As Wisconsin faces a resurgence in opioid overdose deaths, the State Assembly Committee on Criminal Justice and Public Safety unanimously approved WisMed-supported legislation that can help save Wisconsin lives. The unanimous 11-0 vote for Assembly Bill 619, which removes fentanyl test strips from the definition of “drug paraphernalia” in the criminal code, occurred November 10 in the State Capitol.
WisMed member and Wisconsin Society of Addiction Medicine (WISAM) President Ritu Bhatnagar, MD, testified in favor of the bill during the committee’s October 20 public hearing, emphasizing how these testing strips can prevent someone from unwittingly taking a drug laced with fentanyl. The bipartisan bill is authored by State Assembly Reps. Jesse James (R-Altoona) and Sylvia Ortiz-Velez (D-Milwaukee) and State Sens. Van Wanggaard (R-Racine) and Lena Taylor (D-Milwaukee).
As a recent story in the Wisconsin Examiner about the legislation cites, Wisconsin Department of Health Services data show that more than 6,200 people in Wisconsin died of a drug overdose from 2014-2019, with nearly 4,800 of those deaths involving opioids. Another 1,900 of those deaths were heroin-related. The article also points out that last year in Milwaukee County alone 544 people died a drug-related death – an unfortunate annual record for the county – and more than 400 of those deaths involved fentanyl.
Contact Society Chief Policy and Advocacy Officer Mark Grapentine, JD for more information.
Wisconsin will receive $10 million over the next five years to fight the opioid epidemic, thanks to an initiative that’s expanding into the state.
The Bloomberg Opioids Overdose Prevention Initiative launched in Michigan and Pennsylvania in 2018. It’s now moving into Wisconsin, Kentucky, New Jersey, New Mexico and North Carolina.
“The coronavirus pandemic has only underscored the crisis we are facing in our state and country with the opioid epidemic, as opioid-related deaths last year exceeded 1,000 in a single year in Wisconsin for the first time,” Gov Tony Evers said in a statement. “It’s more critical than ever that we get folks support."
The initiative aims to scale existing efforts, implement new programs and advocate for federal policies to expand treatment access and harm reduction policies. It’ll support technical assistance, direct services and staff at government agencies.
The program's expansion is funded by a $120 million investment from Bloomberg Philanthropies.
The Centers for Disease Control and Prevention Foundation, Global Health Advocacy Incubator, Johns Hopkins University, the Pew Charitable Trusts and Vital Strategies are partners.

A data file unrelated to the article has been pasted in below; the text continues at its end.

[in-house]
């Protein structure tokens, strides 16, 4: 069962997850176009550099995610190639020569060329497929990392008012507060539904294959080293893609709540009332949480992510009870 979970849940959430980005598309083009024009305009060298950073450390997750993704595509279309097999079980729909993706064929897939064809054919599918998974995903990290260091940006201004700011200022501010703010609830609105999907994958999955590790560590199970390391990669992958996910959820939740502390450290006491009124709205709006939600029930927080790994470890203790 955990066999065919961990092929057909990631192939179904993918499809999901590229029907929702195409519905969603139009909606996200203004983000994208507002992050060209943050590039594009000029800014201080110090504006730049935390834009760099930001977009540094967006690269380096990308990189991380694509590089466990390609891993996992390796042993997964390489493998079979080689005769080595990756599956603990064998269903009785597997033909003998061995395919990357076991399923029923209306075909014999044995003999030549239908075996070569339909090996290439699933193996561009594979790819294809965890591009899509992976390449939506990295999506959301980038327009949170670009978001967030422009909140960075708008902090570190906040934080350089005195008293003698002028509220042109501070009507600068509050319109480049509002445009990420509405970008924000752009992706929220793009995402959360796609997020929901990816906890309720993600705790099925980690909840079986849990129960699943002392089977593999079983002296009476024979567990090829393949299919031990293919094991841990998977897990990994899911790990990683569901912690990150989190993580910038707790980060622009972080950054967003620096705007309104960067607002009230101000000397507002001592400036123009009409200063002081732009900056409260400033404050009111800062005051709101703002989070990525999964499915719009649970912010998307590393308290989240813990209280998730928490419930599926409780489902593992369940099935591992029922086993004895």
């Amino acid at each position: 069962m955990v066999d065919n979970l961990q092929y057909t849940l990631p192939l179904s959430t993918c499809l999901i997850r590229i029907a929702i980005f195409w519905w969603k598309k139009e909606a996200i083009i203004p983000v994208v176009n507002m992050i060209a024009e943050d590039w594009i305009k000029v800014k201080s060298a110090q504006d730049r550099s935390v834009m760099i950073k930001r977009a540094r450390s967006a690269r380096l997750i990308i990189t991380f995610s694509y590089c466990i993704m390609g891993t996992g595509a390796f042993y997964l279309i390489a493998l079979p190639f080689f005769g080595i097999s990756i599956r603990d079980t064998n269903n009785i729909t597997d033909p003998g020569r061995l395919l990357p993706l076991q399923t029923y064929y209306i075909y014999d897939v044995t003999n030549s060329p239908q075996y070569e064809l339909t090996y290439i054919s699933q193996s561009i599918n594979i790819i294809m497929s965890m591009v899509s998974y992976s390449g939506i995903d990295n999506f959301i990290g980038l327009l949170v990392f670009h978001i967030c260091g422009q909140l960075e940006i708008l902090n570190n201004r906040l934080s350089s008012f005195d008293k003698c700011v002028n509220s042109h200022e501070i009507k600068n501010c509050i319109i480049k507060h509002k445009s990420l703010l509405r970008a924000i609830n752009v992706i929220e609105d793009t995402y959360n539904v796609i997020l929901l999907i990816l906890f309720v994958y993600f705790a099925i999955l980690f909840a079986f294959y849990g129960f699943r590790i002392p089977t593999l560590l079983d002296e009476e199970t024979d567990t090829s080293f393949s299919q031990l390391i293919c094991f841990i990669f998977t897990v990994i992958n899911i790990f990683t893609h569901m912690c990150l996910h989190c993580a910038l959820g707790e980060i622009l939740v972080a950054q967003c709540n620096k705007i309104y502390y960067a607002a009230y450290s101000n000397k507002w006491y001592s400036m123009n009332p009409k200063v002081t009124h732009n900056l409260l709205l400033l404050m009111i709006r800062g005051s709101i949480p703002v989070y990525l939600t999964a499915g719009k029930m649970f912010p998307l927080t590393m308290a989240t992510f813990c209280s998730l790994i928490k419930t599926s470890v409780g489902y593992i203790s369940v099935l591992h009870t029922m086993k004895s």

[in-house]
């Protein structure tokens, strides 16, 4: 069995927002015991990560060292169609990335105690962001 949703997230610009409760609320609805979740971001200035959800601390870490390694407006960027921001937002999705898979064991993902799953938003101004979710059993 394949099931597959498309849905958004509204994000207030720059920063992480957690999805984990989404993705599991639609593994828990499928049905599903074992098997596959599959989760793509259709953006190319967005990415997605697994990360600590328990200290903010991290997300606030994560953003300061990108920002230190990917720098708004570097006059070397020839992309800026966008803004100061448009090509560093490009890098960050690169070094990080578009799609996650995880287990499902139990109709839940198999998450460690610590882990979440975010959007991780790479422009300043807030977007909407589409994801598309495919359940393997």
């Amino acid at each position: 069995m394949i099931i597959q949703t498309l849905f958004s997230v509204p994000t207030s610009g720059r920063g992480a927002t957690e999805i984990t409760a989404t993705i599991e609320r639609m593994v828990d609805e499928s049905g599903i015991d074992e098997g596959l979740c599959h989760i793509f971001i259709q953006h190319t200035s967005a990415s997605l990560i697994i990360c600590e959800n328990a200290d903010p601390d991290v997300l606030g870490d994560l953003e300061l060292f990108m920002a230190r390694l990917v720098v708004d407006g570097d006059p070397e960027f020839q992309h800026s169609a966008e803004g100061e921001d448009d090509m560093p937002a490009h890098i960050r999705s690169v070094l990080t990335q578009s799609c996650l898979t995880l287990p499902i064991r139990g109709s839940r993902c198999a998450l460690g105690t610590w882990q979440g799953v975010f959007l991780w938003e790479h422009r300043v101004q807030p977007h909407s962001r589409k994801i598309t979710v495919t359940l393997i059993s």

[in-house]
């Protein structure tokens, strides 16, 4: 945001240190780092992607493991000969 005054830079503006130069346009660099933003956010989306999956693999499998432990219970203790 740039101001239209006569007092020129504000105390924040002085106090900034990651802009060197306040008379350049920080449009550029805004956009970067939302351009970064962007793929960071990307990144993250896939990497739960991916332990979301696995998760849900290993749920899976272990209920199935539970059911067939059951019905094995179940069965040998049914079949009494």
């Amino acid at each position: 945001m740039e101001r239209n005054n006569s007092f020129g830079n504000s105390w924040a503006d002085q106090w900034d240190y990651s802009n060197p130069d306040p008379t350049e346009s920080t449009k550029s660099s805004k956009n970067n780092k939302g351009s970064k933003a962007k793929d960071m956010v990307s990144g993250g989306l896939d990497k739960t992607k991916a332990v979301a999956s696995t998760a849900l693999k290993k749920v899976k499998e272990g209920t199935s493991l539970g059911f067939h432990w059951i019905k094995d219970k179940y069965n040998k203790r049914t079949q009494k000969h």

The Senate Committee on Insurance, Licensing and Forestry unanimously approved legislation Tuesday that lawmakers billed as a technical correction so that more social workers can provide substance use disorder treatment without needing additional credentials.
Licensed clinical social workers are able to provide substance use treatment services within their scope of practice.
A 2018 law eliminated a requirement that other master’s level licensed mental health professionals, like marriage and family therapists and professional counselors, obtain an additional credential to provide the services.
However, lawmakers “unintentionally omitted” certified advanced practice social workers and certified independent social workers, since their credential is titled “certified” instead of “licensed,” Sen. Dale Kooyenga, R-Brookfield, said in testimony to the committee last week.
“This bill corrects this error and enables these master's level social workers to provide substance use treatment within their scope of practice, thus removing an unnecessary regulatory barrier that impacts access to treatment,” he said in written testimony.
The National Association of Social Workers Wisconsin Chapter and the Wisconsin Association of Family & Children's Agencies support the bill.
Two people registered against the plan. Michael Kemp, a certified substance abuse counselor, said he was “deeply disturbed by this effort to extend the scope of practice to professionals who have mostly received minimal education on the treatment of this unique brain disorder.”
Lawmakers are considering legalizing fentanyl testing strips, which can determine whether a substance contains the highly powerful synthetic opioid.